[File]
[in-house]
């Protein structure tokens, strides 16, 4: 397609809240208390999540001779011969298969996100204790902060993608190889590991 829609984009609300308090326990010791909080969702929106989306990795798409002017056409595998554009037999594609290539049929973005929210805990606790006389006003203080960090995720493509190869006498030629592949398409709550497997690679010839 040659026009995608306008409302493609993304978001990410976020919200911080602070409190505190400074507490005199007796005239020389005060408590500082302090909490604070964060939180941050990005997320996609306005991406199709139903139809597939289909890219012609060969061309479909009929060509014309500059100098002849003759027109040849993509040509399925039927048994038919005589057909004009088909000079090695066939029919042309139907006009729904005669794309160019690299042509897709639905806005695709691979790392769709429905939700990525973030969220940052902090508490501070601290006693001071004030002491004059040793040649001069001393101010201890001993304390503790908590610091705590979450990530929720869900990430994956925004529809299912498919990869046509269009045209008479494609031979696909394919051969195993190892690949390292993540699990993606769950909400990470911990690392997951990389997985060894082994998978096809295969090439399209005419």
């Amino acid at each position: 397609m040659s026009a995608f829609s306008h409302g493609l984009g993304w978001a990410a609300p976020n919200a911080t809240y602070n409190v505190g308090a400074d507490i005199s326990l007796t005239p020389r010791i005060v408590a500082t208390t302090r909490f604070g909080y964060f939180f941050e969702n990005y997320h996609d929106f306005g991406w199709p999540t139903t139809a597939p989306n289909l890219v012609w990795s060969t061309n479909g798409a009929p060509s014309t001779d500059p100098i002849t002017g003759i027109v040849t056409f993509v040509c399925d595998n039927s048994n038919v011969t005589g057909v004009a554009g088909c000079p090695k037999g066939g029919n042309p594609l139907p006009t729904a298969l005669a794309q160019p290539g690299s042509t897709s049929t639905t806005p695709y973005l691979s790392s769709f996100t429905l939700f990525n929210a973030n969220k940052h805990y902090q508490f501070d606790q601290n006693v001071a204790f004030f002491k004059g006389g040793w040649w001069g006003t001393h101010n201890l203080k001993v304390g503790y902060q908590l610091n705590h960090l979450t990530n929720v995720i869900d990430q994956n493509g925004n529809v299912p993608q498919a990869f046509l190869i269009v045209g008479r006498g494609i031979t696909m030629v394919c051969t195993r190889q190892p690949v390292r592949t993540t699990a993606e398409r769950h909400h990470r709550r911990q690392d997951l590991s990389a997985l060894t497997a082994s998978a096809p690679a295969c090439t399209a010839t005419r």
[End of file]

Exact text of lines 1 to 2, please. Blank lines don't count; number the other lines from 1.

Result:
[in-house]
């Protein structure tokens, strides 16, 4: 397609809240208390999540001779011969298969996100204790902060993608190889590991 829609984009609300308090326990010791909080969702929106989306990795798409002017056409595998554009037999594609290539049929973005929210805990606790006389006003203080960090995720493509190869006498030629592949398409709550497997690679010839 040659026009995608306008409302493609993304978001990410976020919200911080602070409190505190400074507490005199007796005239020389005060408590500082302090909490604070964060939180941050990005997320996609306005991406199709139903139809597939289909890219012609060969061309479909009929060509014309500059100098002849003759027109040849993509040509399925039927048994038919005589057909004009088909000079090695066939029919042309139907006009729904005669794309160019690299042509897709639905806005695709691979790392769709429905939700990525973030969220940052902090508490501070601290006693001071004030002491004059040793040649001069001393101010201890001993304390503790908590610091705590979450990530929720869900990430994956925004529809299912498919990869046509269009045209008479494609031979696909394919051969195993190892690949390292993540699990993606769950909400990470911990690392997951990389997985060894082994998978096809295969090439399209005419």